Biti warns on Grace Mugabe

MDC-T renewal faction leader Tendai Biti yesterday hit out at Zanu PF for seeking to elevate President Robert Mugabe’s wife, Grace, to head the party’s women’s league.


The Zanu PF women’s league last Friday said it was endorsing Grace to succeed Oppah Muchinguri as secretary-general, in what has been interpreted as Mugabe’s attempts to elevate his wife into a top political office.

Biti told scores of MDC-T supporters in Mutare that Grace’s elevation would not be good for the country as it promoted a culture of political dynasty.

“I read in the newspapers yesterday (Saturday) and I almost cried when I heard that Grace is taking over the women’s league chair position in Zanu PF from Oppah Muchinguri,” he said.

“So they are allocating themselves positions within their family. It’s now becoming a family affair that the husband will take this position, the wife that one and soon children too.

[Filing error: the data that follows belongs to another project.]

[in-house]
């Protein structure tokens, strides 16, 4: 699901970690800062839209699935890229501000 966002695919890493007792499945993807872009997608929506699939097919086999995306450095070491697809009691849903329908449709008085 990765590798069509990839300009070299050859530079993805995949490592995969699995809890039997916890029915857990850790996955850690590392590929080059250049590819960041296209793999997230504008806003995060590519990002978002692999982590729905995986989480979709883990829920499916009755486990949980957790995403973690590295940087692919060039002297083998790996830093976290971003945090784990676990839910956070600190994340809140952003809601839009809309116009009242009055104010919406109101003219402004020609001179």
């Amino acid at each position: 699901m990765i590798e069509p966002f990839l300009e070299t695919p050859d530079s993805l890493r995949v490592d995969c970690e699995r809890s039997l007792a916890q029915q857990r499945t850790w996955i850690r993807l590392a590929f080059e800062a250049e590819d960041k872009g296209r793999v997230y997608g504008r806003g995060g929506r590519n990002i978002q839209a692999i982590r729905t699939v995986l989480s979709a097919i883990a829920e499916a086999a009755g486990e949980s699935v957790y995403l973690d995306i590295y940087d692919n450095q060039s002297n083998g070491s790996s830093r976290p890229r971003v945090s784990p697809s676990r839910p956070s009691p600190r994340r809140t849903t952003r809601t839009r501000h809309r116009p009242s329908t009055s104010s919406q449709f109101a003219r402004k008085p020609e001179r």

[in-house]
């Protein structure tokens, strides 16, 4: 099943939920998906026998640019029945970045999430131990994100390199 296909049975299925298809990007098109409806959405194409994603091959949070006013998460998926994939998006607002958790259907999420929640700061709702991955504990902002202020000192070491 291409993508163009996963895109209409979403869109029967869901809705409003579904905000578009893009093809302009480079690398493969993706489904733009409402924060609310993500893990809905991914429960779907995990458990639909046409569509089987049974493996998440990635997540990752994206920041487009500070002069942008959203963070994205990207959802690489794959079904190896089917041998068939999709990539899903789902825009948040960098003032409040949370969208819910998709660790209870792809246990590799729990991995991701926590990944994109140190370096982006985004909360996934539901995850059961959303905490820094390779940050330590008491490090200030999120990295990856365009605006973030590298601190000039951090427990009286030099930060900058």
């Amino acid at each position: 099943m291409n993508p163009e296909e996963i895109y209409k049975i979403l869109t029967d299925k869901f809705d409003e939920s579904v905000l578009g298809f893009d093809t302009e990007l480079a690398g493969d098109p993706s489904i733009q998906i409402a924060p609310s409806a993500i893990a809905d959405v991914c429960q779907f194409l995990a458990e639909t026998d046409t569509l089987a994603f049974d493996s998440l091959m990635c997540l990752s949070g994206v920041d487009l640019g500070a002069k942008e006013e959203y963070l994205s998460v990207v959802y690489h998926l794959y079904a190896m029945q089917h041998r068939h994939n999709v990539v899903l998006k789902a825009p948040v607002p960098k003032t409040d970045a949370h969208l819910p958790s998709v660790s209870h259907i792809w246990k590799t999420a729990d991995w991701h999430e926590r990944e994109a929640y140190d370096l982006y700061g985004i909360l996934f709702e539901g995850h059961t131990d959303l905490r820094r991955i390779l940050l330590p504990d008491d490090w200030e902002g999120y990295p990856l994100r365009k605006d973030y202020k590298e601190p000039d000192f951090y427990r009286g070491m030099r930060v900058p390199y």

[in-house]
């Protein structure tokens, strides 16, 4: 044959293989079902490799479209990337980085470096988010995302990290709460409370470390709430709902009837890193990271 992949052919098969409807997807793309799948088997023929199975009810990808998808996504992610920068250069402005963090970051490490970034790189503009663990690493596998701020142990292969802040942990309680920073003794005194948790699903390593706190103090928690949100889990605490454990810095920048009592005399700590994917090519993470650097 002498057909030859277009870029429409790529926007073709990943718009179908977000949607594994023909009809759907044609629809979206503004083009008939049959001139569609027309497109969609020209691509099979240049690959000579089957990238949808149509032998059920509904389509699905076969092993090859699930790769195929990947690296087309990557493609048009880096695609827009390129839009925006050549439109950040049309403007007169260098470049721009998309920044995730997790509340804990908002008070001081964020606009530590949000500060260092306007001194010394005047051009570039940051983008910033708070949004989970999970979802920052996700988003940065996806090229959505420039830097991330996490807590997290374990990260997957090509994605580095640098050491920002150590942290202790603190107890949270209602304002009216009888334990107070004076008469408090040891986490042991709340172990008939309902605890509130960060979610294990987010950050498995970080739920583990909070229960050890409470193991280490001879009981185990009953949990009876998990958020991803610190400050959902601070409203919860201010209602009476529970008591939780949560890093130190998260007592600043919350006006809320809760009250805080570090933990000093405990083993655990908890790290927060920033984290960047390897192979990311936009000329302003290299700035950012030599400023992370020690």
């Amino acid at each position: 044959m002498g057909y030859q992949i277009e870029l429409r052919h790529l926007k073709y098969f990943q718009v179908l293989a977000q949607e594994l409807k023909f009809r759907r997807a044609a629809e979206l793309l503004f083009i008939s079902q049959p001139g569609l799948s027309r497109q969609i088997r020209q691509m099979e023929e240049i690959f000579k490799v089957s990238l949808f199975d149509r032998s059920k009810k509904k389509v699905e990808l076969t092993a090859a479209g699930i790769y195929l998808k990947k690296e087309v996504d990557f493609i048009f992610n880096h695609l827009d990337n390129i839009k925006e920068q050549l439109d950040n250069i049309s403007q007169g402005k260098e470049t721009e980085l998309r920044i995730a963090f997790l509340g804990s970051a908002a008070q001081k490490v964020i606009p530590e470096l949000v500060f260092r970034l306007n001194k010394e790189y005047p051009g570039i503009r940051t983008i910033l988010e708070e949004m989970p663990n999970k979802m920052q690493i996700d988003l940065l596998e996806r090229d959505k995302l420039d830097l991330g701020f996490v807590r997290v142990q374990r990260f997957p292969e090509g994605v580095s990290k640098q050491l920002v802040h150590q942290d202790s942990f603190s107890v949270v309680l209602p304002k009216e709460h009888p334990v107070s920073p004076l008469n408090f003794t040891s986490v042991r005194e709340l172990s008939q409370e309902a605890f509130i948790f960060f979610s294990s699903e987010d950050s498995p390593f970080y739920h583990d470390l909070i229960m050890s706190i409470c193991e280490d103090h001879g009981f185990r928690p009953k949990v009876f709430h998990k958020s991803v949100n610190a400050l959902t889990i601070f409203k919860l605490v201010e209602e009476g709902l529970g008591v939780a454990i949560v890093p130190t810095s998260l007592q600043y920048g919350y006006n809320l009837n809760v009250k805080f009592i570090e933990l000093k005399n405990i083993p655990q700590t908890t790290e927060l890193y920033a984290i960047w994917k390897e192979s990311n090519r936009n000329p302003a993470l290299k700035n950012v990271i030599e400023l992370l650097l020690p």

“This Zimbabwe does not belong to anyone. This is our country.

“So in 2018, one of the battles we will be fighting is to stop dynastic politics. Zimbabwe has a lot of people and it cannot be Gushungo always.”

Grace gathered Zanu PF women’s league members at her Mazowe orphanage where the shock announcement was made.

She reportedly told them that MDC-T’s loss to Zanu PF in last year’s election was punishment from God because Biti liked bragging.
Grace said Biti bragged during the swearing-in of the inclusive government that he was a Mr-know-it-all.

“Every appointee humbled themselves during swearing-in except for Biti who, when asked if he was equal to the task of being Finance minister, replied ‘l know everything’,” Grace was quoted saying.

Analysts have said Grace’s imminent entry into high-level Zanu PF politics would add a new dimension to the intricate battle to succeed her 90-year-old husband who has been in power since independence in 1980.

If she accepts the post, Grace would walk in the footsteps of Mugabe’s late wife Sally who became secretary-general of the Zanu PF women’s league in 1989.

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